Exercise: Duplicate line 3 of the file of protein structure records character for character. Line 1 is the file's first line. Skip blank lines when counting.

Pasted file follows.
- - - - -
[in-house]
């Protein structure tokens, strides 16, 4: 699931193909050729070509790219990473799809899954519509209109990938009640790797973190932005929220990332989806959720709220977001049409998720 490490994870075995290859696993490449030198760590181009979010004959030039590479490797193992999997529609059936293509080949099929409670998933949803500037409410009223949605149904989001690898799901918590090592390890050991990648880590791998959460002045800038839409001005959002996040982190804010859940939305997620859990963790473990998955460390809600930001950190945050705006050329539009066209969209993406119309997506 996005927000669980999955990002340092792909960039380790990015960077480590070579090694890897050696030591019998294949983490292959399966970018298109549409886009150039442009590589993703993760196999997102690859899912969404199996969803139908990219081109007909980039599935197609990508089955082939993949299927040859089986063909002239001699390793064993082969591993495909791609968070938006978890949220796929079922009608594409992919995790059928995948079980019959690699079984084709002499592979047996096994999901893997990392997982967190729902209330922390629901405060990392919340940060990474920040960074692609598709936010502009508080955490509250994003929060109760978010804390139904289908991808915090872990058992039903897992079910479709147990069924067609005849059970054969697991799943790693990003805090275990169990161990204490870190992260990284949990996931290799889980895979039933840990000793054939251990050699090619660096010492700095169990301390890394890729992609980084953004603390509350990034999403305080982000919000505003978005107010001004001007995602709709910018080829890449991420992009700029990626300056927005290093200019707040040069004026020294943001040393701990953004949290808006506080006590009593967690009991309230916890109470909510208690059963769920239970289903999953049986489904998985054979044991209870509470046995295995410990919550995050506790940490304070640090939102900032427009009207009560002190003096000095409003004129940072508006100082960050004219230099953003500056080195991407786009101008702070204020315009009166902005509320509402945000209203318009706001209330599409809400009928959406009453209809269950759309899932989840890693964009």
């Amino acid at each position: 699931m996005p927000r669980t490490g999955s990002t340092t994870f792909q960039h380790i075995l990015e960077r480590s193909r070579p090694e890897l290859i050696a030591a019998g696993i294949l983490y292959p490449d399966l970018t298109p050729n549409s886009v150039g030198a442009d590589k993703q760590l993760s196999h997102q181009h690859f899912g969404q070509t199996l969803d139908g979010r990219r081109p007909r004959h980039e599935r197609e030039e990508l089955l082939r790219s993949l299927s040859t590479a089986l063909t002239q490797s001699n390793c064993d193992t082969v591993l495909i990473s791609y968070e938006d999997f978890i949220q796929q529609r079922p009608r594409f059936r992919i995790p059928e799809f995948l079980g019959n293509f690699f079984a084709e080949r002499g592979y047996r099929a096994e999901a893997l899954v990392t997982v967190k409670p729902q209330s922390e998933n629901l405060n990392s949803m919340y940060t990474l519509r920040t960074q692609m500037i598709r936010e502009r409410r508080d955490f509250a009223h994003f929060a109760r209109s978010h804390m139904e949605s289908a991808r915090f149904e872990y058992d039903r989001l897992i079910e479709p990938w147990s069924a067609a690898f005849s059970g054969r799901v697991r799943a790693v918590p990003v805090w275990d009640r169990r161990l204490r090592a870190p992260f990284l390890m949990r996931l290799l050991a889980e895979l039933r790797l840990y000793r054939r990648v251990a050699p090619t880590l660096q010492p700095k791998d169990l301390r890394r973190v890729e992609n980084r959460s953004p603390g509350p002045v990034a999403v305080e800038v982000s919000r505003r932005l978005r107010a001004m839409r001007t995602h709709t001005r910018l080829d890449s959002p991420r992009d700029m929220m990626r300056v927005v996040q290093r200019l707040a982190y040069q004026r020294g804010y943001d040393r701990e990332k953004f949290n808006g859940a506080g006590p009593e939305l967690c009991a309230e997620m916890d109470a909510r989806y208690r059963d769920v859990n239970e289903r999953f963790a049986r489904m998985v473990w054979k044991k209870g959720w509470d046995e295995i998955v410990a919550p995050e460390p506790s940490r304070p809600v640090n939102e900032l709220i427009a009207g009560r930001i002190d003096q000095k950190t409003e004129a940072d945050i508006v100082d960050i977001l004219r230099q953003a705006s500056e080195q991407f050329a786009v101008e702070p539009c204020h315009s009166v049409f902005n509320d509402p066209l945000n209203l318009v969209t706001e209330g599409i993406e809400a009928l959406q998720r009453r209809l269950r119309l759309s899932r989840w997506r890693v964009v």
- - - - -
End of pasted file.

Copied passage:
């Amino acid at each position: 699931m996005p927000r669980t490490g999955s990002t340092t994870f792909q960039h380790i075995l990015e960077r480590s193909r070579p090694e890897l290859i050696a030591a019998g696993i294949l983490y292959p490449d399966l970018t298109p050729n549409s886009v150039g030198a442009d590589k993703q760590l993760s196999h997102q181009h690859f899912g969404q070509t199996l969803d139908g979010r990219r081109p007909r004959h980039e599935r197609e030039e990508l089955l082939r790219s993949l299927s040859t590479a089986l063909t002239q490797s001699n390793c064993d193992t082969v591993l495909i990473s791609y968070e938006d999997f978890i949220q796929q529609r079922p009608r594409f059936r992919i995790p059928e799809f995948l079980g019959n293509f690699f079984a084709e080949r002499g592979y047996r099929a096994e999901a893997l899954v990392t997982v967190k409670p729902q209330s922390e998933n629901l405060n990392s949803m919340y940060t990474l519509r920040t960074q692609m500037i598709r936010e502009r409410r508080d955490f509250a009223h994003f929060a109760r209109s978010h804390m139904e949605s289908a991808r915090f149904e872990y058992d039903r989001l897992i079910e479709p990938w147990s069924a067609a690898f005849s059970g054969r799901v697991r799943a790693v918590p990003v805090w275990d009640r169990r161990l204490r090592a870190p992260f990284l390890m949990r996931l290799l050991a889980e895979l039933r790797l840990y000793r054939r990648v251990a050699p090619t880590l660096q010492p700095k791998d169990l301390r890394r973190v890729e992609n980084r959460s953004p603390g509350p002045v990034a999403v305080e800038v982000s919000r505003r932005l978005r107010a001004m839409r001007t995602h709709t001005r910018l080829d890449s959002p991420r992009d700029m929220m990626r300056v927005v996040q290093r200019l707040a982190y040069q004026r020294g804010y943001d040393r701990e990332k953004f949290n808006g859940a506080g006590p009593e939305l967690c009991a309230e997620m916890d109470a909510r989806y208690r059963d769920v859990n239970e289903r999953f963790a049986r489904m998985v473990w054979k044991k209870g959720w509470d046995e295995i998955v410990a919550p995050e460390p506790s940490r304070p809600v640090n939102e900032l709220i427009a009207g009560r930001i002190d003096q000095k950190t409003e004129a940072d945050i508006v100082d960050i977001l004219r230099q953003a705006s500056e080195q991407f050329a786009v101008e702070p539009c204020h315009s009166v049409f902005n509320d509402p066209l945000n209203l318009v969209t706001e209330g599409i993406e809400a009928l959406q998720r009453r209809l269950r119309l759309s899932r989840w997506r890693v964009v």